The struggle between Aztecs and Spaniards was bloody. One of the larger slaughters occurred during the "sad night" of the 30th of June of 1520, when thousands of natives and half of the Iberian army died in a brutal clash. The blood and tears of the elders, women and children may surely have inundated the city.
Cuauhtemoc, the leader of the indigenous resistance, was defeated the 13th of August of 1521; thereafter, Tenochtitlan was completely levelled. The construction of what is currently the Historic Centre of the DF started a year later over the Aztecan foundations, though in those times it would be baptised as the New Spain.
Churches, palaces and mansions; of baroque, gothic and renaissance
styles outlined the countenance of this Mexico
which after years of struggles, battles and revolutions, shows the
world the richness of its history and the crossbred taste of its
urban landscapes, so valuable and peculiar that in 1987 it was declared
a Cultural Patrimony of Humanity by UNESCO.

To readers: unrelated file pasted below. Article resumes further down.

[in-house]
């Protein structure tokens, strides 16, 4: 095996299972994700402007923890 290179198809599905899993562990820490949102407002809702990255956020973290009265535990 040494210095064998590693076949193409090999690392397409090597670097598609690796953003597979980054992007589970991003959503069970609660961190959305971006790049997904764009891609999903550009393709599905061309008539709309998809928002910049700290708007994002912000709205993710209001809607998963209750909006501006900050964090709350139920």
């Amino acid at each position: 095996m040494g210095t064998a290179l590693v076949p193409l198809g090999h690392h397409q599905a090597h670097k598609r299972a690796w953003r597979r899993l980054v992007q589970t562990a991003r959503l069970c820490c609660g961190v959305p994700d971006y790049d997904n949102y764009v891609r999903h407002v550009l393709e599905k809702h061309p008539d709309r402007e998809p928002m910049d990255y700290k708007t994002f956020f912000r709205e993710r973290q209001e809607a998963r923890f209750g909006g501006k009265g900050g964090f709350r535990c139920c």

Within the Historic Centre of the Federal District are authentic
jewels of architecture, such as the National Palace or the Cathedral,
to mention just two of the centenarian monuments surrounding the
Plaza of the Constitution, also called the Zocalo, neuralgic point
of yesterday's Mexico
, today's Mexico
and since ever Mexico
, that rises over what once
was the great temple of Tenochtitlan.
Its attractions are not reduced to the old centre, they expand, they multiple and trap visitors in the wood and castle of Chapultepec, a place of solace in a noisy city; or moves them at the Basilica of Guadalupe, a superb building housing the thousands of devotees that worship the Virgin of Guadalupe, the patron of the country.
The days are too short on this city of country dimensions. There are more than enough attractions: The Red Zone, a bohemian corner of aristocratic roots, the Plaza Garibaldi, a bastion of the much famous mariachis, Xochimilco and its floating gardens, San Angel and its assorted craftsmanship fairs taking place on Saturdays; or the ancient Teotihuacan, one of the best preserved archaeological complexes of the nation.
is no longer the ancient Tenochtitlan, neither
is the New Spain of Cortes. Nowadays, it is a megalopolis with 22
million plus inhabitants, an urban colossus that projects to the
future with the same determination that it inherited from its mythical
founders, who tamed the swamp and the unnerving earthquakes to build
a city in the exact place where an eagle was found devouring a serpent.